Study: Breast density increases risk of subsequent breast cancer

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Screening mammography with breast tomosynthesis in a 57-year-old woman.
Image source: RadioGraphics

Women with dense breasts may be at higher risk of subsequent breast cancer after DCIS, especially in the contralateral breast, according to a study published online Oct. 7 in Cancer Epidemiology, Biomarkers & Prevention.

Laurel A. Habel, PhD, and colleagues from the division of research at the Kaiser Permanente Medical Care Program examined whether mammographic density can predict risk of second breast cancers among patients with ductal carcinoma in situ (DCIS), noting that few strong predictors of these subsequent cancers have been identified.

The researchers included 935 women (60 percent of the study cohort was older than 55 years at diagnosis of DCIS, and 75 percent were Caucasian) in their study that were diagnosed with DCIS and treated with breast-conserving surgery between 1990 and 1997 at Kaiser Permanente of Northern California.

Habel and colleagues reviewed medical records of each patient for subsequent breast cancers, both DCIS and invasive, and a mammographer blinded to subsequent cancer status evaluated mammograms at diagnosis for density. Habel and colleagues also calculated the risk of subsequent breast cancer events during follow-up.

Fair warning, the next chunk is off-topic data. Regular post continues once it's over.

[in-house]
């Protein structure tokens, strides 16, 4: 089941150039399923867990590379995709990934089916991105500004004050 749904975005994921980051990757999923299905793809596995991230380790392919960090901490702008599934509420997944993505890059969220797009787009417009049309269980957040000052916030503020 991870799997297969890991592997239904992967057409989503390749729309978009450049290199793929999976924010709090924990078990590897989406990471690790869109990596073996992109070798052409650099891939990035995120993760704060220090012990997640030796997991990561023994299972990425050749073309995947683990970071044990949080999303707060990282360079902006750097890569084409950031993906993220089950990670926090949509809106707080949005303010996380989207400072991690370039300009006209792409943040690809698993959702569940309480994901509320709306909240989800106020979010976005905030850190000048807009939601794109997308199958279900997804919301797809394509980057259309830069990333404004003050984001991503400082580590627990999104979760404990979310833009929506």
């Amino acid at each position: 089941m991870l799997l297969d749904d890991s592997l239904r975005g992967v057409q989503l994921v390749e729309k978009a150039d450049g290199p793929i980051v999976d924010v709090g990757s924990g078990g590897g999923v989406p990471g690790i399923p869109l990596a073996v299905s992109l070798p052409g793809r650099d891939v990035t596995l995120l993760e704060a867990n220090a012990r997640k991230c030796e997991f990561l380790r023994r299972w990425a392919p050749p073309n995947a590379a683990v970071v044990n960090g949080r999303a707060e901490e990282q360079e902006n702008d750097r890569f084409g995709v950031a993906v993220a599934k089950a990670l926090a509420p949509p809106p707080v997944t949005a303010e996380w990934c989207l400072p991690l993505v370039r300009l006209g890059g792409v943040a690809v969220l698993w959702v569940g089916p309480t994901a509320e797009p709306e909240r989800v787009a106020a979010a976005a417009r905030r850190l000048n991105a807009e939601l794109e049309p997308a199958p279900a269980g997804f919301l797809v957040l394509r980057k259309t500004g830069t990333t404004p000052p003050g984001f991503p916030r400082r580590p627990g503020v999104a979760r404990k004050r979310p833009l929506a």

Of the 935 eligible DCIS patients, 18 percent of patients had a subsequent ipsilateral breast cancer, and 6 percent of patients had a new primary cancer in the contralateral breast after an average follow-up period of 103 months. Patients with the greatest total area of density (upper 20 percent of values) were at increased risk for invasive disease or DCIS in the ipsilateral or contralateral breast compared with those with the smallest area of density (bottom 20 percent).

“Our results provide additional supporting evidence for an increase in risk of second breast cancers among DCIS patients with mammographically dense breasts,” wrote the authors, adding that the association appears to be strongest and most consistent for risk of cancer in the contralateral breast.

Habel believes that the findings regarding mammographic density could be important for physicians when making treatment decisions for DCIS. “While it’s not a strong enough risk factor on its own, it may be possible to combine it with other factors to improve risk assessment and inform treatment decisions,” she stated.

However, consistent estimates of risk for specific density categories are needed before clinical utility can be established, the authors warned. “Because higher mammographic density predicts lower sensitivity and specificity of screening mammography, high breast density may have clinical relevance on the accuracy of follow-up mammography for DCIS patients as well.”